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Lake accident or attempted murder; jury must decide

Did a Summit woman drug her husband and try to kill him bydriving their Jeep off into Lake Lincoln in October 1998, or was itsimply an accident and the wife’s alleged actions a creation of ahusband still obsessed with the incident?

Did a Summit woman drug her husband and try to kill him bydriving their Jeep off into Lake Lincoln in October 1998, or was itsimply an accident and the wife’s alleged actions a creation of ahusband still obsessed with the incident?

Those are the questions before a Lincoln County jury this weekin the attempted murder trial of Linda Morris, who is accused inthe attempted drowning death of her now-former husband, Bill.

Bill Morris, 58, was the main prosecution witness Monday in thetrial that could conclude today.

The incident began on Oct. 18, 1998, when the Morrises, who hadbeen married since 1995, went to Lake Lincoln to fish. Morris saidhis wife insisted on going to Lake Lincoln even though a trip therethe previous weekend was unsuccessful.

His wife was also “adamant” about fishing near a bridge wherethe Jeep would eventually go into the water later that day, hesaid. While fishing, Linda Morris complained of a leg cramp and gotout of their boat near the bridge, he added.

After returning home, Mrs. Morris said she couldn’t find herdriver’s license and wanted to go back to Lake Lincoln. He saidthey agreed to go after they ate, and his wife prepared him a plateof pasta.

“She said, ‘This might taste a little different because I triedsomething new,'” Morris said.

Around 6:30 p.m., they left and Mrs. Morris got into the Jeep onthe driver’s side. Morris said that was “very unusual” for hiswife.

“She seldom drove at night,” he said.

Traveling north on Interstate 55, Morris said he fell asleepafter seeing a Brookhaven exit sign.

“That’s the last thing I remember until the next day when I wokeup at my house,” he said, adding that he also had flashbacks ofgasping and a feeling of drowning.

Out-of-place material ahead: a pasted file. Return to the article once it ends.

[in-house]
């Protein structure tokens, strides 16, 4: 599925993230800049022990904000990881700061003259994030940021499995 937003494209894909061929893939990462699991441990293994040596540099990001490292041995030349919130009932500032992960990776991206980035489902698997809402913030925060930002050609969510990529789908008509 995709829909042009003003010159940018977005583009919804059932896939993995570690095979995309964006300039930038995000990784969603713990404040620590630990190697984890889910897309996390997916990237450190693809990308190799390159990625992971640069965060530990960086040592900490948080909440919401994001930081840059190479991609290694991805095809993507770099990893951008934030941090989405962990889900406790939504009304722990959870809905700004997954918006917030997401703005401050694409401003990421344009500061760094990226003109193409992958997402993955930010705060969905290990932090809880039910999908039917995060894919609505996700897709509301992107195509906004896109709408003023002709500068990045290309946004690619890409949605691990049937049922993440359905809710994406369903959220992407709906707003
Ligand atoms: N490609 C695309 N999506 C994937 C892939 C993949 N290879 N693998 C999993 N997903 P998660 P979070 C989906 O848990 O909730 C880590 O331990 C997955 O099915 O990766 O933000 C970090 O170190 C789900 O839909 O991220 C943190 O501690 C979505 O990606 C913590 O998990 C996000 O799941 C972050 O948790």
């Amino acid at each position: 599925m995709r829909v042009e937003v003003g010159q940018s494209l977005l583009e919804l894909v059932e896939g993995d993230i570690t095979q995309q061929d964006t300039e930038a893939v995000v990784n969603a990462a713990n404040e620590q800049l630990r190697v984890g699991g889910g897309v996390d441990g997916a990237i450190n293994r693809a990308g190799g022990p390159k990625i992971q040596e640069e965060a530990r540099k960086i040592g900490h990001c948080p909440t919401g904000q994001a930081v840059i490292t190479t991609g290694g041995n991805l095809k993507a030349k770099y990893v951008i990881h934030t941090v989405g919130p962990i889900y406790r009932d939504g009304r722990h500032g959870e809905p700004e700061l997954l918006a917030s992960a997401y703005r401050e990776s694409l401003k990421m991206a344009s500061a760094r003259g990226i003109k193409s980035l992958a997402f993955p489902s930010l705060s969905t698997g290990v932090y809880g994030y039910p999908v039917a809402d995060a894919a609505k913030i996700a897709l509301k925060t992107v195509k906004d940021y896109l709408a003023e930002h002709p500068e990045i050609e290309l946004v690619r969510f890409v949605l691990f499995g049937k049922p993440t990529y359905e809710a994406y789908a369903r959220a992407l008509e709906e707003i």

At the lake, Mrs. Morris was allegedly blinded by the headlightsof an oncoming vehicle on Sunset Drive and the Jeep went off intothe lake.

Phillip Hurst, who lives about half a mile to a mile from theaccident scene, testified that a wet Mrs. Morris came to his houseto seek help. He said she told him her husband had hit his head andwas in the Jeep in the lake.

Hurst said he and Deputy Frank Coker got Morris out of the Jeepbefore emergency services personnel arrived.

Hurst testified he thought at the time that Bill Morris mighthave been drinking or was mentally handicapped. Coker alsotestified that the man seemed confused and “addle-headed.”

There was conflicting testimony about a desire to not seekmedical treatment for Morris.

Although he was also occupied with tending to the Jeep, Hurstsaid Mrs. Morris told personnel she did not want her husband to goto the hospital. Coker indicated otherwise.

“I believe it was him who said he didn’t want to go to thehospital,” Coker said.

When he awoke at home the next day, Morris said his bed sheetswere wet and he had a pain in his side. After several attempts byhis wife to call the doctor, Morris insisted on going to the McCombhospital emergency room and was hospitalized with pneumonia andfractured ribs.

At first, Morris said he did not think the incident wasintentional, although his wife provided few details about theaccident. From his hospital bed, he called several people to thankthem for their help.

“I didn’t think anything was wrong. I just wanted to know whathappened,” Morris said.